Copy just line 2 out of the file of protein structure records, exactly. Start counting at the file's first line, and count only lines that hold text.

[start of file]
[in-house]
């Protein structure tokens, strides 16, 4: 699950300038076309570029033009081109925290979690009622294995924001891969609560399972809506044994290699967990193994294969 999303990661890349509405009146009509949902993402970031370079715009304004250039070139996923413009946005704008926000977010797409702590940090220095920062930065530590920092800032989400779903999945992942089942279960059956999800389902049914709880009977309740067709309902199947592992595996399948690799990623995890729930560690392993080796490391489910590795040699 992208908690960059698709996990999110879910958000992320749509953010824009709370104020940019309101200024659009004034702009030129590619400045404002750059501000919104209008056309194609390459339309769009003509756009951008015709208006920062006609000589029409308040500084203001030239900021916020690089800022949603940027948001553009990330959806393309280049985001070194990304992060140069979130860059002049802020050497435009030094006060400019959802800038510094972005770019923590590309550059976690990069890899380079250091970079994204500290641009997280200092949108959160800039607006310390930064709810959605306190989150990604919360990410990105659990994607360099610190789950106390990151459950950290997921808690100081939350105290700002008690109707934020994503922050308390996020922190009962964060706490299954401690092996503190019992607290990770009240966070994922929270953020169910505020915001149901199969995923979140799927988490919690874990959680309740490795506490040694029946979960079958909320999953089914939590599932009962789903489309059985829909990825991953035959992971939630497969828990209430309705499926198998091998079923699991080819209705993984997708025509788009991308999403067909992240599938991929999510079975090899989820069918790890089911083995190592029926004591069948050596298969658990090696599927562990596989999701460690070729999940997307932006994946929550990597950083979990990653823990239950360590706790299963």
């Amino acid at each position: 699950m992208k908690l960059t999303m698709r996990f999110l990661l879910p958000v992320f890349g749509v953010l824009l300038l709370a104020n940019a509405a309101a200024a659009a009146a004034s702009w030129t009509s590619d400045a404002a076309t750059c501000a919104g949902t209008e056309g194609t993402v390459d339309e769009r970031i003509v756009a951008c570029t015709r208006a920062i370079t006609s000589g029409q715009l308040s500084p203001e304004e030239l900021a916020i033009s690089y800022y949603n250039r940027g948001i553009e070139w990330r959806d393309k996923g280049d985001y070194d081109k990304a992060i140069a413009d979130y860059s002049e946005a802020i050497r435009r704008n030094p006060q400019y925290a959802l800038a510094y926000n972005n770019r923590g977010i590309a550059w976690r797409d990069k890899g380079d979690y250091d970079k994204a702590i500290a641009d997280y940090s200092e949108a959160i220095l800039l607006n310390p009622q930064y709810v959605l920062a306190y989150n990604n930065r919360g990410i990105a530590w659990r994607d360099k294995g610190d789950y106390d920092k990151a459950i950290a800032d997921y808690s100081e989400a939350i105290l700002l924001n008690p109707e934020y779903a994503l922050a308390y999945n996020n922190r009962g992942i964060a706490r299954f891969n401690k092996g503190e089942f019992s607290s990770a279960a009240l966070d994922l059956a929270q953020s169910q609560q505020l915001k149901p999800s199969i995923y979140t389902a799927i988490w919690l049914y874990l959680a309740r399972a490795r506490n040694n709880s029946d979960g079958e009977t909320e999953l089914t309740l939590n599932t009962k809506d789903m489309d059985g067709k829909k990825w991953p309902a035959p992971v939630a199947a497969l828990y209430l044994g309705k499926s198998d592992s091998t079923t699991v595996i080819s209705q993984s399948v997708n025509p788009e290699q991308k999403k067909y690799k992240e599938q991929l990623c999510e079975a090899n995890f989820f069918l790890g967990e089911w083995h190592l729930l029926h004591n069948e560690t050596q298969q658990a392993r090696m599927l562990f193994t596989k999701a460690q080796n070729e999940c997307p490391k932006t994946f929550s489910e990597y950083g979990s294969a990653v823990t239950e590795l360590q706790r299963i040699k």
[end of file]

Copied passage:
């Protein structure tokens, strides 16, 4: 699950300038076309570029033009081109925290979690009622294995924001891969609560399972809506044994290699967990193994294969 999303990661890349509405009146009509949902993402970031370079715009304004250039070139996923413009946005704008926000977010797409702590940090220095920062930065530590920092800032989400779903999945992942089942279960059956999800389902049914709880009977309740067709309902199947592992595996399948690799990623995890729930560690392993080796490391489910590795040699 992208908690960059698709996990999110879910958000992320749509953010824009709370104020940019309101200024659009004034702009030129590619400045404002750059501000919104209008056309194609390459339309769009003509756009951008015709208006920062006609000589029409308040500084203001030239900021916020690089800022949603940027948001553009990330959806393309280049985001070194990304992060140069979130860059002049802020050497435009030094006060400019959802800038510094972005770019923590590309550059976690990069890899380079250091970079994204500290641009997280200092949108959160800039607006310390930064709810959605306190989150990604919360990410990105659990994607360099610190789950106390990151459950950290997921808690100081939350105290700002008690109707934020994503922050308390996020922190009962964060706490299954401690092996503190019992607290990770009240966070994922929270953020169910505020915001149901199969995923979140799927988490919690874990959680309740490795506490040694029946979960079958909320999953089914939590599932009962789903489309059985829909990825991953035959992971939630497969828990209430309705499926198998091998079923699991080819209705993984997708025509788009991308999403067909992240599938991929999510079975090899989820069918790890089911083995190592029926004591069948050596298969658990090696599927562990596989999701460690070729999940997307932006994946929550990597950083979990990653823990239950360590706790299963």